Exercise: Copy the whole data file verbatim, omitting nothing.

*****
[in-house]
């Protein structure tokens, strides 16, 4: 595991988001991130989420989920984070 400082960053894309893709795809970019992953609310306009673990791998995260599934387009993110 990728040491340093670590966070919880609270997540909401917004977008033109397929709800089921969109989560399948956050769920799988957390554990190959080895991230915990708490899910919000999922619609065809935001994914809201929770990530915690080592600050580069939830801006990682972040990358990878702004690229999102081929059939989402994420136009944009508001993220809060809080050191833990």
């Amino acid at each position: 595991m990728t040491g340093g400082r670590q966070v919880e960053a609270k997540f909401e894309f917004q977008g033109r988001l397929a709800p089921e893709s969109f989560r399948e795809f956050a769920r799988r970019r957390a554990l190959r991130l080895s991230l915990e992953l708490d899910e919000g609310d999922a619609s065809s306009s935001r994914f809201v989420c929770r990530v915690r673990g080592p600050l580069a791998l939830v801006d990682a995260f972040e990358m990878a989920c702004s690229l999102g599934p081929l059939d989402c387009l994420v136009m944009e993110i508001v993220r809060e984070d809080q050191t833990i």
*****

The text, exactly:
[in-house]
């Protein structure tokens, strides 16, 4: 595991988001991130989420989920984070 400082960053894309893709795809970019992953609310306009673990791998995260599934387009993110 990728040491340093670590966070919880609270997540909401917004977008033109397929709800089921969109989560399948956050769920799988957390554990190959080895991230915990708490899910919000999922619609065809935001994914809201929770990530915690080592600050580069939830801006990682972040990358990878702004690229999102081929059939989402994420136009944009508001993220809060809080050191833990």
């Amino acid at each position: 595991m990728t040491g340093g400082r670590q966070v919880e960053a609270k997540f909401e894309f917004q977008g033109r988001l397929a709800p089921e893709s969109f989560r399948e795809f956050a769920r799988r970019r957390a554990l190959r991130l080895s991230l915990e992953l708490d899910e919000g609310d999922a619609s065809s306009s935001r994914f809201v989420c929770r990530v915690r673990g080592p600050l580069a791998l939830v801006d990682a995260f972040e990358m990878a989920c702004s690229l999102g599934p081929l059939d989402c387009l994420v136009m944009e993110i508001v993220r809060e984070d809080q050191t833990i």